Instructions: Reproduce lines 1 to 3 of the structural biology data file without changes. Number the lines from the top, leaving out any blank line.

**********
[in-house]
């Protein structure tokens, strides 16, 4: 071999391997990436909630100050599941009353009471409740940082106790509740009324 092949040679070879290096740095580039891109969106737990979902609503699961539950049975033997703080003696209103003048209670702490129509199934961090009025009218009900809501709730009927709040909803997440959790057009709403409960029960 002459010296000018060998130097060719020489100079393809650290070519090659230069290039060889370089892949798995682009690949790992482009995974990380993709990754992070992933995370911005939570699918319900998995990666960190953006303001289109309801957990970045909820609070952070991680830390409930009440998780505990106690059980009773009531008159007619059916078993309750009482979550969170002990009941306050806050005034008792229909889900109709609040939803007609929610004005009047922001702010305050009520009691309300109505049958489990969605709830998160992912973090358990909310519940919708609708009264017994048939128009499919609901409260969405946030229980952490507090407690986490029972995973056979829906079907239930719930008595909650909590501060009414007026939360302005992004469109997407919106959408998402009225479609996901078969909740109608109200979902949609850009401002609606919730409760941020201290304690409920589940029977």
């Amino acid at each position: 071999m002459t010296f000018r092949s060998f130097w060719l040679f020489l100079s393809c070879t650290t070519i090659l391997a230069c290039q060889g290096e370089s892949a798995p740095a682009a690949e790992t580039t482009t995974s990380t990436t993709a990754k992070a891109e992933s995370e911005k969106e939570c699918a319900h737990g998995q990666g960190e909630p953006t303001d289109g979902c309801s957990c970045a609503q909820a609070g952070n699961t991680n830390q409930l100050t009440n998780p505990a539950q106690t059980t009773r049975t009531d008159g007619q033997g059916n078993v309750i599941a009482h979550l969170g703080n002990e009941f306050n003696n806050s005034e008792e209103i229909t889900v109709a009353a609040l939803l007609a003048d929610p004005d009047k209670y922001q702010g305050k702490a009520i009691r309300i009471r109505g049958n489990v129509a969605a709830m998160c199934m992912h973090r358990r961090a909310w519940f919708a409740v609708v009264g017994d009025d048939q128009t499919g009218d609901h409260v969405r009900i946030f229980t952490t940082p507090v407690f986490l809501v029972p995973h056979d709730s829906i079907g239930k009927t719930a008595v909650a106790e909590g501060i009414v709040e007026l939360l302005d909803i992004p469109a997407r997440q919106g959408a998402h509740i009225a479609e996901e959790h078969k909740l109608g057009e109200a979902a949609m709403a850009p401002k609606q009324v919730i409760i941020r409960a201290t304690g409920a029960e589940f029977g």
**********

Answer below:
[in-house]
């Protein structure tokens, strides 16, 4: 071999391997990436909630100050599941009353009471409740940082106790509740009324 092949040679070879290096740095580039891109969106737990979902609503699961539950049975033997703080003696209103003048209670702490129509199934961090009025009218009900809501709730009927709040909803997440959790057009709403409960029960 002459010296000018060998130097060719020489100079393809650290070519090659230069290039060889370089892949798995682009690949790992482009995974990380993709990754992070992933995370911005939570699918319900998995990666960190953006303001289109309801957990970045909820609070952070991680830390409930009440998780505990106690059980009773009531008159007619059916078993309750009482979550969170002990009941306050806050005034008792229909889900109709609040939803007609929610004005009047922001702010305050009520009691309300109505049958489990969605709830998160992912973090358990909310519940919708609708009264017994048939128009499919609901409260969405946030229980952490507090407690986490029972995973056979829906079907239930719930008595909650909590501060009414007026939360302005992004469109997407919106959408998402009225479609996901078969909740109608109200979902949609850009401002609606919730409760941020201290304690409920589940029977």
């Amino acid at each position: 071999m002459t010296f000018r092949s060998f130097w060719l040679f020489l100079s393809c070879t650290t070519i090659l391997a230069c290039q060889g290096e370089s892949a798995p740095a682009a690949e790992t580039t482009t995974s990380t990436t993709a990754k992070a891109e992933s995370e911005k969106e939570c699918a319900h737990g998995q990666g960190e909630p953006t303001d289109g979902c309801s957990c970045a609503q909820a609070g952070n699961t991680n830390q409930l100050t009440n998780p505990a539950q106690t059980t009773r049975t009531d008159g007619q033997g059916n078993v309750i599941a009482h979550l969170g703080n002990e009941f306050n003696n806050s005034e008792e209103i229909t889900v109709a009353a609040l939803l007609a003048d929610p004005d009047k209670y922001q702010g305050k702490a009520i009691r309300i009471r109505g049958n489990v129509a969605a709830m998160c199934m992912h973090r358990r961090a909310w519940f919708a409740v609708v009264g017994d009025d048939q128009t499919g009218d609901h409260v969405r009900i946030f229980t952490t940082p507090v407690f986490l809501v029972p995973h056979d709730s829906i079907g239930k009927t719930a008595v909650a106790e909590g501060i009414v709040e007026l939360l302005d909803i992004p469109a997407r997440q919106g959408a998402h509740i009225a479609e996901e959790h078969k909740l109608g057009e109200a979902a949609m709403a850009p401002k609606q009324v919730i409760i941020r409960a201290t304690g409920a029960e589940f029977g």